Health Reporters Unite! How One Doctor's Complaint Turned a Public Database Private | Citizen Media Law Project
Connotea Imports 2012-07-31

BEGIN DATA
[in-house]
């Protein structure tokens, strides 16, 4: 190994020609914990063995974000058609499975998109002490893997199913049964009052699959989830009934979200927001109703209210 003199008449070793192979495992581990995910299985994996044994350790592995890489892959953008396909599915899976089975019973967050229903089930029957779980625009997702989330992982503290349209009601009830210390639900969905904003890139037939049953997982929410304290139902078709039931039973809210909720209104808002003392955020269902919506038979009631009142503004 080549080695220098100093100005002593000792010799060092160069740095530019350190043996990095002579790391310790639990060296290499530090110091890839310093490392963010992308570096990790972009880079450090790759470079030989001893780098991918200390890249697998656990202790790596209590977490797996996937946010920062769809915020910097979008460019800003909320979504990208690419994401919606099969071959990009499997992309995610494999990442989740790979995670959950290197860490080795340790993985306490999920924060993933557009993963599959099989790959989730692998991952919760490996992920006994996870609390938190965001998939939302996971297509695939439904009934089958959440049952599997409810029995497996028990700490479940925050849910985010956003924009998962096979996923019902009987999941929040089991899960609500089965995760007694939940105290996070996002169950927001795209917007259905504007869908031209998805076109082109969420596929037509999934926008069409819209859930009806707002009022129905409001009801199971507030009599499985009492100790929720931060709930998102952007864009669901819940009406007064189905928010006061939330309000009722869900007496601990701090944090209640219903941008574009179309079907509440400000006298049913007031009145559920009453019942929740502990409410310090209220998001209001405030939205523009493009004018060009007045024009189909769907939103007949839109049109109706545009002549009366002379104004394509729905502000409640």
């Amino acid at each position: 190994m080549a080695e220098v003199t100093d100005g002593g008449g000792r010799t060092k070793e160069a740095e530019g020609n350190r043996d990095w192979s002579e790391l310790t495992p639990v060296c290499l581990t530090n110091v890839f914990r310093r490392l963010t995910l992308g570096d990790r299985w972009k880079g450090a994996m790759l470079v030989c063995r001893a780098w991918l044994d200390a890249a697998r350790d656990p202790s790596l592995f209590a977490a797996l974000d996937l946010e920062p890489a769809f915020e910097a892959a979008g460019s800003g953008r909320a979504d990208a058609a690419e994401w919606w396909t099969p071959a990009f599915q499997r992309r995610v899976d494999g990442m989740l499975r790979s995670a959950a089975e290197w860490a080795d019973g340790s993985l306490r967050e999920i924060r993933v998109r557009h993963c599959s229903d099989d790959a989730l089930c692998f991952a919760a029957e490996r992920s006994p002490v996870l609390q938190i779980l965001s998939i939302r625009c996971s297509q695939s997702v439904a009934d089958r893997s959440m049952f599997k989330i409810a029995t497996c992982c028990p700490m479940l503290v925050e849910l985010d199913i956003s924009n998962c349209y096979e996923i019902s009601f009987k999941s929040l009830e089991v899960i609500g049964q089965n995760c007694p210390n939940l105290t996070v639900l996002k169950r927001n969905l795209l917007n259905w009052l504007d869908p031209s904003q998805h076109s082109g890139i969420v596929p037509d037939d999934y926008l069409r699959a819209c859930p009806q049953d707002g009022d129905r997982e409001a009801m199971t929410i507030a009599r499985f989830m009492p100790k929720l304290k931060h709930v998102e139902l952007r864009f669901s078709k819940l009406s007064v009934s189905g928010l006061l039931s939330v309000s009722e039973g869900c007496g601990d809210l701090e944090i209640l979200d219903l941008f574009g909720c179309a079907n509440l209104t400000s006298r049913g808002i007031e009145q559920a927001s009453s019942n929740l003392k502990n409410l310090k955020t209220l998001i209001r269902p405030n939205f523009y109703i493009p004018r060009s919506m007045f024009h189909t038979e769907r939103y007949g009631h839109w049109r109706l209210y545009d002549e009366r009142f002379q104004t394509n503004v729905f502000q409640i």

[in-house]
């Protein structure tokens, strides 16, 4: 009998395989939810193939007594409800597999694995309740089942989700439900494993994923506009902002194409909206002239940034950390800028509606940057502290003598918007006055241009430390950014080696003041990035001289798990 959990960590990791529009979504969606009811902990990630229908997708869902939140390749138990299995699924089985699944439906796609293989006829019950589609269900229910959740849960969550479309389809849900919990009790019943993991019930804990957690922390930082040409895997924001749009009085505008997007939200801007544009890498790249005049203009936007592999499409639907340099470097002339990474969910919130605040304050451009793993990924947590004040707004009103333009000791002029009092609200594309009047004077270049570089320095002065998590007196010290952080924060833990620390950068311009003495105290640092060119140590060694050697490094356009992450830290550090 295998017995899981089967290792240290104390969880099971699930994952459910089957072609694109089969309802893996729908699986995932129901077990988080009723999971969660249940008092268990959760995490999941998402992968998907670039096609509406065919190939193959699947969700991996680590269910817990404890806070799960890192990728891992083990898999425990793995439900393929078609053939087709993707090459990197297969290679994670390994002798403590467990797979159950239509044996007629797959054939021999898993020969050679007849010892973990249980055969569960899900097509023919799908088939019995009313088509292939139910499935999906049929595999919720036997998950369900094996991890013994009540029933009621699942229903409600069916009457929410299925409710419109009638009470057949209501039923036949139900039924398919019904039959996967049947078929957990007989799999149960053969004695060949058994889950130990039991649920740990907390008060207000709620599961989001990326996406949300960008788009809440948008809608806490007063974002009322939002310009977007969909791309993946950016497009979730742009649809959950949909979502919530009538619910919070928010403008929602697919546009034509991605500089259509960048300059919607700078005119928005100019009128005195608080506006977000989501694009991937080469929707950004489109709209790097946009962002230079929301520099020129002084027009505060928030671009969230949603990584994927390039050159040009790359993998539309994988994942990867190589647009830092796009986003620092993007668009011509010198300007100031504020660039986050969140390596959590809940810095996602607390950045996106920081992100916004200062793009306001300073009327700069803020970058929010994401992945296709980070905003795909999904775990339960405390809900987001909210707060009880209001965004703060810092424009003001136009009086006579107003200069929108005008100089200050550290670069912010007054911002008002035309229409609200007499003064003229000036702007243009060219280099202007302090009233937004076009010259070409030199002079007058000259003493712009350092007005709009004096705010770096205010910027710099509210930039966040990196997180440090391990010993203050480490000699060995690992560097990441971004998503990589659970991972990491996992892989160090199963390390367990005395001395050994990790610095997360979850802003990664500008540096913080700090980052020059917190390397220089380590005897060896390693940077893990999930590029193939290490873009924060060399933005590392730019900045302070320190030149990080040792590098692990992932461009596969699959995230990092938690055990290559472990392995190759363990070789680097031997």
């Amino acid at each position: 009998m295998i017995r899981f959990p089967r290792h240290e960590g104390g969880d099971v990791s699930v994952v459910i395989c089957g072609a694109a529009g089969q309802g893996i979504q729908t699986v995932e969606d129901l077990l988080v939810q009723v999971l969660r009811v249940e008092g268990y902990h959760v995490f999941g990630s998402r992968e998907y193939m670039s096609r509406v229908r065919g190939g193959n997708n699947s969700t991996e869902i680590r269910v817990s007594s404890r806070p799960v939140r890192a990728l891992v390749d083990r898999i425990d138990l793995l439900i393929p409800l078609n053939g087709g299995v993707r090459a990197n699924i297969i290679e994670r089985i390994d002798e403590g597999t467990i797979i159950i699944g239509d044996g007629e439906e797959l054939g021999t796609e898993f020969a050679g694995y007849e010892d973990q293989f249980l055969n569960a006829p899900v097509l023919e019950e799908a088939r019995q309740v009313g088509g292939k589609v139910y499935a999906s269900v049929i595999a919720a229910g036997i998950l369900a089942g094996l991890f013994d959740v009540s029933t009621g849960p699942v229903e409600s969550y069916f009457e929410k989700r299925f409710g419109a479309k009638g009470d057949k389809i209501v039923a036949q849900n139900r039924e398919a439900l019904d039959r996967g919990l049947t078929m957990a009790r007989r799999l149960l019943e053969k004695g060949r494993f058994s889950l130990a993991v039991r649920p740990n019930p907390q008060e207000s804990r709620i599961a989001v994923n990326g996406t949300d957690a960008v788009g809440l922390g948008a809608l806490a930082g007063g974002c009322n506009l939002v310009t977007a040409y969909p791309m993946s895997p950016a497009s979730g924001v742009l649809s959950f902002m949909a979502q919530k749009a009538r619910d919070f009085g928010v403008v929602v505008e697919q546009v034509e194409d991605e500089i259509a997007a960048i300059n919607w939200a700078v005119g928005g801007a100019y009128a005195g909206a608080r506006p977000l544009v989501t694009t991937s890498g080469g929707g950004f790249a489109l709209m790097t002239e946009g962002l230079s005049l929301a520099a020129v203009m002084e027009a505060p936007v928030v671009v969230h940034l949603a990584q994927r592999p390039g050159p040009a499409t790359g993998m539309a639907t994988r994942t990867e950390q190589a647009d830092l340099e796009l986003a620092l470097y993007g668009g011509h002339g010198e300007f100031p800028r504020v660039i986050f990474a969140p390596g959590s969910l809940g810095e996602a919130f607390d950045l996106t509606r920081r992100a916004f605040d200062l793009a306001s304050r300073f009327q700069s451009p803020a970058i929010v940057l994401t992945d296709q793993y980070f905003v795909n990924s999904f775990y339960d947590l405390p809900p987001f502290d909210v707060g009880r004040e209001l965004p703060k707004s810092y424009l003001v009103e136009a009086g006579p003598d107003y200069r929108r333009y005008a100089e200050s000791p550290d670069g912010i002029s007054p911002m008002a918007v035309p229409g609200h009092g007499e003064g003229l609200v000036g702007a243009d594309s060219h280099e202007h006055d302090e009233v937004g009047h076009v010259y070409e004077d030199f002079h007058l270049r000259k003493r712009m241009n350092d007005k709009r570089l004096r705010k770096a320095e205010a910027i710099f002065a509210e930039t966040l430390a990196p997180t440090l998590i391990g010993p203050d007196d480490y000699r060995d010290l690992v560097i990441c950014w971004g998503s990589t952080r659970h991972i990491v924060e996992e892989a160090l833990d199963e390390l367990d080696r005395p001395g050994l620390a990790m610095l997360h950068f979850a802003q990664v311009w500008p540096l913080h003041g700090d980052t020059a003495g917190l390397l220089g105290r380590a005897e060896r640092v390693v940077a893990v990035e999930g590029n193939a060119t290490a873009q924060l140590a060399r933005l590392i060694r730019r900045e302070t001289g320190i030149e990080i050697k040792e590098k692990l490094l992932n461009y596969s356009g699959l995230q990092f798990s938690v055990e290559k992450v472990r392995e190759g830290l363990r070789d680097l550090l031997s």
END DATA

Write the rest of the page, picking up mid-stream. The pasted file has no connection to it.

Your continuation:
"Kansas City Star reporter Alan Bavley had a hunch. After years of investigating the health care industry, Bavley began to suspect that state medical boards did not adequately discipline doctors who committed malpractice....Earlier this year, however, Bavley read a report (.pdf) by Public Citizen that included data on undisciplined doctors who had multiple malpractice payouts. Many of these doctors worked in Kansas and Missouri, the states Bavley covered for the Star. The information came from the "Public Use File" of a government database called the National Practitioner Data Bank ("NPDB"). Since 1986, the NPDB provided medical professionals with information on specific physicians that included malpractice claims or disciplinary cases. The Public Use File contained this data as well, though it did not list physicians by name. Still, in the words of ProPublica's Charles Ornstein, the file "enabled reporters across the country to write stories that exposed serious problems with patient care and patient safety." After learning about this file, Bavley used it to help affirm his hunch and he wrote an enterprising story about the reluctance of state regulators to discipline doctors with penchants for malpractice. What would otherwise be a celebrated victory for open records and the journalists who use them has now become a fight against the Obama Administration for removing that Public Use File. The U.S. Dept. of Health and Human Services ("HHS"), which runs the NPDB, removed the file on Sept. 1 after a complaint by a neurosurgeon mentioned in Bavley's story who believed the Star reporter misused the site's confidential information...."